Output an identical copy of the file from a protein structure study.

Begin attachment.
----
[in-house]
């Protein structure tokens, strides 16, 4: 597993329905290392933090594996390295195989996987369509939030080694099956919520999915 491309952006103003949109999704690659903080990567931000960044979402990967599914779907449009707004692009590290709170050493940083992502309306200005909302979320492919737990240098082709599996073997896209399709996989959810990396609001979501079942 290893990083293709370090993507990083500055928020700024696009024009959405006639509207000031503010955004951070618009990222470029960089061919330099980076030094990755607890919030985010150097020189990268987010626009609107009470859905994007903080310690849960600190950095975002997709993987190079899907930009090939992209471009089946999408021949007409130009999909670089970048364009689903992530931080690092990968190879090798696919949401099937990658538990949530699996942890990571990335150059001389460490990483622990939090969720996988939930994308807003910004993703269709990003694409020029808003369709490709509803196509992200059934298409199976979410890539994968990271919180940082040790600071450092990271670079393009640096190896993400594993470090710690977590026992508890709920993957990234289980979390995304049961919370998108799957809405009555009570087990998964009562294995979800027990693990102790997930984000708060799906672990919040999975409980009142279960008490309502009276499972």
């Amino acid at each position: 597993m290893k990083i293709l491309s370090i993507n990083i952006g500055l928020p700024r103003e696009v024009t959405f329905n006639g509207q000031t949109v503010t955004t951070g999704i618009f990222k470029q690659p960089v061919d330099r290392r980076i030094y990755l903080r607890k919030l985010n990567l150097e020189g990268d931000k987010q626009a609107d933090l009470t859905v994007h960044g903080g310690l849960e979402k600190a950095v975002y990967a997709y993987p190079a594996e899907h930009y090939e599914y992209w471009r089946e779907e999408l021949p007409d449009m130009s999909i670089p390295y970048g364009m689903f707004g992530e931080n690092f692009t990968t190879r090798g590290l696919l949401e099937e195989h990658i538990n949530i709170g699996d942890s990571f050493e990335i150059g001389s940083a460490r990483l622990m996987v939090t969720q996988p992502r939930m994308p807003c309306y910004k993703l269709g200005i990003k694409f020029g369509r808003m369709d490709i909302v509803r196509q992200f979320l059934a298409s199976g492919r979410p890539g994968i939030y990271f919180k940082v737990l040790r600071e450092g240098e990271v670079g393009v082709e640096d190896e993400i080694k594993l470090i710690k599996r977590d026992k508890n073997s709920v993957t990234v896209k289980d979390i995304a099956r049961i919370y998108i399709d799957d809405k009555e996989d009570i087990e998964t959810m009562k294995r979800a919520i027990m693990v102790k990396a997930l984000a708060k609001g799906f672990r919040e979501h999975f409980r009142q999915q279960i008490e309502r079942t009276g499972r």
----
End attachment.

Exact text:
[in-house]
């Protein structure tokens, strides 16, 4: 597993329905290392933090594996390295195989996987369509939030080694099956919520999915 491309952006103003949109999704690659903080990567931000960044979402990967599914779907449009707004692009590290709170050493940083992502309306200005909302979320492919737990240098082709599996073997896209399709996989959810990396609001979501079942 290893990083293709370090993507990083500055928020700024696009024009959405006639509207000031503010955004951070618009990222470029960089061919330099980076030094990755607890919030985010150097020189990268987010626009609107009470859905994007903080310690849960600190950095975002997709993987190079899907930009090939992209471009089946999408021949007409130009999909670089970048364009689903992530931080690092990968190879090798696919949401099937990658538990949530699996942890990571990335150059001389460490990483622990939090969720996988939930994308807003910004993703269709990003694409020029808003369709490709509803196509992200059934298409199976979410890539994968990271919180940082040790600071450092990271670079393009640096190896993400594993470090710690977590026992508890709920993957990234289980979390995304049961919370998108799957809405009555009570087990998964009562294995979800027990693990102790997930984000708060799906672990919040999975409980009142279960008490309502009276499972």
């Amino acid at each position: 597993m290893k990083i293709l491309s370090i993507n990083i952006g500055l928020p700024r103003e696009v024009t959405f329905n006639g509207q000031t949109v503010t955004t951070g999704i618009f990222k470029q690659p960089v061919d330099r290392r980076i030094y990755l903080r607890k919030l985010n990567l150097e020189g990268d931000k987010q626009a609107d933090l009470t859905v994007h960044g903080g310690l849960e979402k600190a950095v975002y990967a997709y993987p190079a594996e899907h930009y090939e599914y992209w471009r089946e779907e999408l021949p007409d449009m130009s999909i670089p390295y970048g364009m689903f707004g992530e931080n690092f692009t990968t190879r090798g590290l696919l949401e099937e195989h990658i538990n949530i709170g699996d942890s990571f050493e990335i150059g001389s940083a460490r990483l622990m996987v939090t969720q996988p992502r939930m994308p807003c309306y910004k993703l269709g200005i990003k694409f020029g369509r808003m369709d490709i909302v509803r196509q992200f979320l059934a298409s199976g492919r979410p890539g994968i939030y990271f919180k940082v737990l040790r600071e450092g240098e990271v670079g393009v082709e640096d190896e993400i080694k594993l470090i710690k599996r977590d026992k508890n073997s709920v993957t990234v896209k289980d979390i995304a099956r049961i919370y998108i399709d799957d809405k009555e996989d009570i087990e998964t959810m009562k294995r979800a919520i027990m693990v102790k990396a997930l984000a708060k609001g799906f672990r919040e979501h999975f409980r009142q999915q279960i008490e309502r079942t009276g499972r």